- 14/11/2020 9:49 AM
- 25/01/2020 10:36 AM
- 18/11/2020 2:54 PM
Singapore, Singapore | Singapore's controversial law against online misinformation was challenged in court for the first time on Thursday as concerns mount it is being used to stifle criticism ahead of elections.
The legislation gives authorities the power to order corrections placed next to posts they deem false.
Since the law came into force in October, several opposition figures and activists have been ordered to place a banner next to online posts stating that they contain false information.
The Singapore Democratic Party (SDP), one of a handful of small opposition groups in the city-state, lodged an appeal last week after it was ordered under the law to "correct" three online articles.
The posts, on Facebook and the party's website, said many Singaporeans had been displaced from white-collar jobs by foreigners -- claims the government said were "false and misleading".
The SDP is seeking with its challenge, which got under way behind closed doors at the High Court on Thursday, to get the government order overturned.
Before it began, a judge rejected the party's request to have the case heard in open court, said deputy attorney-general Hri Kumar Nair, who is representing the government.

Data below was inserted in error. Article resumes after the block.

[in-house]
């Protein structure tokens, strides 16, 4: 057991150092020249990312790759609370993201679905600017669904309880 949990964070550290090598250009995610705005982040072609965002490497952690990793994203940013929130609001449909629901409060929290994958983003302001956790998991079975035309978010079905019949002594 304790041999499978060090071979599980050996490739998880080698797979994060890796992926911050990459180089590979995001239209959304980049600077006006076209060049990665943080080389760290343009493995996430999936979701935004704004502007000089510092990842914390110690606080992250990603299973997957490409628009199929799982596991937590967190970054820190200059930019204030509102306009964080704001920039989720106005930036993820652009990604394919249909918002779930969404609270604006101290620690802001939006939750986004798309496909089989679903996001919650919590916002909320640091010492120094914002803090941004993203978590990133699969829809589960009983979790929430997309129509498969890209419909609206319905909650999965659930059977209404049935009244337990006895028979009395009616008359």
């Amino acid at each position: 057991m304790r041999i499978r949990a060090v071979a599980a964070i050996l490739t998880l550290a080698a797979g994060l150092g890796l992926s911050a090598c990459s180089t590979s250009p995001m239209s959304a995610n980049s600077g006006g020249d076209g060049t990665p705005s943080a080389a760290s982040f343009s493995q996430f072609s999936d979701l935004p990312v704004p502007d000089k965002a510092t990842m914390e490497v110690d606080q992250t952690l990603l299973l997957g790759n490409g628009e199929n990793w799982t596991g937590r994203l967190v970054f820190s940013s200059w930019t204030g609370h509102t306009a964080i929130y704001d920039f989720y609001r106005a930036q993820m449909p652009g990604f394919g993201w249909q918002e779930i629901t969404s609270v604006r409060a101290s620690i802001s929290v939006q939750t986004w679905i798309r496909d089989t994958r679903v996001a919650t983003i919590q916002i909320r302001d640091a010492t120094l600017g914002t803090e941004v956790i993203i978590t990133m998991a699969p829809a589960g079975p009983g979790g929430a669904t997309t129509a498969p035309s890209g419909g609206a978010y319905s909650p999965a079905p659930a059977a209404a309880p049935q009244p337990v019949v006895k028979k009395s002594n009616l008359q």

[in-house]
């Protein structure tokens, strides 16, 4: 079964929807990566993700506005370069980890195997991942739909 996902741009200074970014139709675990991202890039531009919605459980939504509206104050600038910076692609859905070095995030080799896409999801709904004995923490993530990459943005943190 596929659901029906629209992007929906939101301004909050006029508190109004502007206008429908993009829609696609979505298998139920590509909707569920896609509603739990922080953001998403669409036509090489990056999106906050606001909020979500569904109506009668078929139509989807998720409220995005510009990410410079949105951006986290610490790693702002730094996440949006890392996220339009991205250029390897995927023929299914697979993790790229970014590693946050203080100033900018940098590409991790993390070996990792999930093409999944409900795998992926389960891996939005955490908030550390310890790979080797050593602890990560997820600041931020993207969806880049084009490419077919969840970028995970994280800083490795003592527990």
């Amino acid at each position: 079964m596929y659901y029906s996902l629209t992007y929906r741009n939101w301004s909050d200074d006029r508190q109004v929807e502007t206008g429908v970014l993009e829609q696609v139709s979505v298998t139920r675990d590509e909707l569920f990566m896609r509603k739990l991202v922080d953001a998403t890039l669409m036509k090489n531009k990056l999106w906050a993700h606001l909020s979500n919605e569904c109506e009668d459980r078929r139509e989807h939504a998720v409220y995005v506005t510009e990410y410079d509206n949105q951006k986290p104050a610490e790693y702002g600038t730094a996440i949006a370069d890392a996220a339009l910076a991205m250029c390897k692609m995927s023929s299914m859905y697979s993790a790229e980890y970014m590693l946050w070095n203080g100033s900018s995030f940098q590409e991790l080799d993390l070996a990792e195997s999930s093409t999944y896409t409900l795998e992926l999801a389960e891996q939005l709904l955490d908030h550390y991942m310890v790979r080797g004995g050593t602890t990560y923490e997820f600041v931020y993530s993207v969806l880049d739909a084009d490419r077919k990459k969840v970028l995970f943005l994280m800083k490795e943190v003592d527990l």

SDP leader Chee Soon Juan, who had argued that the case is of public interest, said the ruling was "very disappointing". The small party currently has no seats in parliament.
The challenge was filed against Manpower Minister Josephine Teo, whose ministry last month requested the corrections and later rejected an application to withdraw its order.
While it is praised for its economic management, affluent Singapore's government is also regularly criticised for curbing civil liberties.
The People's Action Party (PAP) has ruled Singapore for decades and looks set to comfortably win polls expected within months, with a weak opposition seen as little threat.
The government insists the misinformation law is necessary to stop falsehoods from circulating online that could sow divisions in the multi-ethnic, multi-faith country.